ORDER DENYING MOTION FOR RELIEF
KAREN E. SCHREIER, District Judge.
Defendant, Carlos Ramos-Rogel, pro se, moves this court for a reduction of his sentence pursuant to Federal Rule of Civil Procedure 60(b) and Federal Rule of Criminal Procedure 52(b). Ramos-Rogel claims that he was wrongfully denied the benefits of the government's Fast Track program when he was sentenced and that he received ineffective assistance of counsel. Ramos-Rogel's conviction was affirmed by the Eighth Circuit Court of Appeals on February 28, 2011. United States v. Ramos-Rogel, 411 F.App'x 944 (8th Cir. 2011) (unpublished opinion). Ramos-Rogel filed a petition for writ of habeas corpus on October 22, 2012. (Civ. 12-4181, Docket 1). This court entered an order denying the petition for writ of habeas corpus on December 6, 2012. (Civ. 12-4181, Docket 5). Ramos-Rogel appealed the dismissal to the Eighth Circuit Court of Appeals, but the appeal was dismissed by the Eighth Circuit and the judgment of dismissal was affirmed. (Civ. 12-4181, Docket 16). On September 12, 2013, defendant filed this motion pursuant to Fed.R.Civ.P. 60(b) and Fed. R. Crim. P. 52(b).
Ramos-Rogel filed this motion for relief in his criminal case. Fed.R.Civ.P. 60(b) applies only to civil cases and does not provide relief from a judgment of conviction or a sentence in a criminal case. See United States v. Eggleston, 24 F.App'x 656 (8th Cir. 2002) (unpublished per curiam). If Ramos-Rogel intended to file his Rule 60(b) motion in his habeas action, the Eighth Circuit Court of Appeals has recognized that such a motion is in fact a second or successive § 2255 petition which must be dismissed by this court for failure to obtain authorization from the court of appeals to file a successive petition as is required by 28 U.S.C. § 2244(b)(3). See United States v. Lambros, 404 F.3d 1034, 1036 (8th Cir. 2005).
In the alternative, Ramos-Rogel seeks relief under Fed. R. Crim. P. 52(b). Rule 52(b), however, "does not provide a procedural mechanism for challenging a federal criminal conviction or sentence; the Rule merely establishes a standard of review for claims that are raised by a procedurally proper means- normally a direct appeal." United States v. Guerra-Carpio, 2013 WL 2897269 (D. Minn. June 13, 2013) (unpublished). The Supreme Court recognized that the plain error standard of review as recognized in Rule 52(b), "is out of place when a prisoner launches a collateral attack against a criminal conviction after society's legitimate interest in the finality of the judgment has been perfected by the expiration of the time allowed for direct review...." United States v. Frady, 456 U.S. 152, 164 (1982). In other words, Rule 52(b) "does not provide an independent basis for a collateral attack on a final judgment." United States v. Smith, 51 F.App'x 483 (5th Cir. 2002) (unpublished opinion). See also United States v. Lehi, 208 F.App'x 672, 674 (10th Cir. 2006) (unpublished opinion) (same).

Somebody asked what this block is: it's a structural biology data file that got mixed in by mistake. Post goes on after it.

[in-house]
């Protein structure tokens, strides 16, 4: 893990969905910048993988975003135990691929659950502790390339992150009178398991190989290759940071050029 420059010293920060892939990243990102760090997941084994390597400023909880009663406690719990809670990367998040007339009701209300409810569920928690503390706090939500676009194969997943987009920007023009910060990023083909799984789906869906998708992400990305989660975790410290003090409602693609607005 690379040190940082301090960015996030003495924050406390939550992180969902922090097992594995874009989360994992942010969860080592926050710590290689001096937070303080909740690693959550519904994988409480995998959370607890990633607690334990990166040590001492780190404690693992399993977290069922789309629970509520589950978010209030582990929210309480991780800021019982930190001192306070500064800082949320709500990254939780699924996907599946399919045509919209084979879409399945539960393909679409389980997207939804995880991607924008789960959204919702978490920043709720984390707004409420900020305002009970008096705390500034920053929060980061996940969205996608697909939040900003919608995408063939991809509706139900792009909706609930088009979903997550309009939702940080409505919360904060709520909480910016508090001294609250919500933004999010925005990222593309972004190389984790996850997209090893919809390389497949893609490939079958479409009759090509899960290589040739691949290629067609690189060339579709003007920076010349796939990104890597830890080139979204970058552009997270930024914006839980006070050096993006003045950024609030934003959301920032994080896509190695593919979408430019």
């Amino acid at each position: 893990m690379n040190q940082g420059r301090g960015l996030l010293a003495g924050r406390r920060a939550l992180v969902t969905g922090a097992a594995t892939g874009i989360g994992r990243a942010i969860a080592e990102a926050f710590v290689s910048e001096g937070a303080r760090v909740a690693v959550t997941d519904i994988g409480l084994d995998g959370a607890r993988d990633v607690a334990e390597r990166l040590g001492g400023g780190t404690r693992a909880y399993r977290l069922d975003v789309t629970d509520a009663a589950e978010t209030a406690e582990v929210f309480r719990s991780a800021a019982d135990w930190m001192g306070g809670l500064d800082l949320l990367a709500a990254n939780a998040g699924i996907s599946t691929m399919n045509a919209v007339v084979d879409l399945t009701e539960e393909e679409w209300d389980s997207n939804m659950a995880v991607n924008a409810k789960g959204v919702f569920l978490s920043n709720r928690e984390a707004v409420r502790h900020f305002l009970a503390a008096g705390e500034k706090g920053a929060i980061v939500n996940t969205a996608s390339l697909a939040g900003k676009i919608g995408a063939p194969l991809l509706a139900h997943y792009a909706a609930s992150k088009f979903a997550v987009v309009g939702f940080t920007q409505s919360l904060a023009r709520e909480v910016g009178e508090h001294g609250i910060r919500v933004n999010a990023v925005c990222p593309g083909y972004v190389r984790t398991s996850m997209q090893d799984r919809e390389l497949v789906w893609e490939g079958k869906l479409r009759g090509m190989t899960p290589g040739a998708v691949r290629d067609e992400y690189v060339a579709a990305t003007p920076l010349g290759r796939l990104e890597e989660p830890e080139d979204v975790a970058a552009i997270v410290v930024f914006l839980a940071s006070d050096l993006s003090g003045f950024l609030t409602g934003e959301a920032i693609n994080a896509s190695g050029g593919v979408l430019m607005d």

Although Ramos-Rogel states that he is seeking relief pursuant to Rule 60(b) and Rule 52(b), a careful reading of his petition indicates that he is in fact challenging his sentence. This challenge ought to have been brought under 28 U.S.C. § 2255. The Eighth Circuit Court of Appeals has repeatedly held that federal prisoners usually must seek post-conviction relief under 28 U.S.C. § 2255. See Hill v. Morrison, 349 F.3d 1089, 1091 (8th Cir. 2003). A defendant may not circumvent the requirements of the Antiterrorism and Effective Death Penalty Act of 1996 through creative titling of their petitions. See United States v. Hunt, 2008 WL 4186258 (E.D. Mo. Sept. 5, 2008). "It is well-established that inmates may not bypass the authorization requirement of 28 U.S.C. § 2244(b)(3) for filing a second or successive § 2254 or § 2255 action by purporting to invoke some other procedure." Lambros, 404 F.3d at 1036. Because Ramos-Rogel's motions seek to resurrect the ...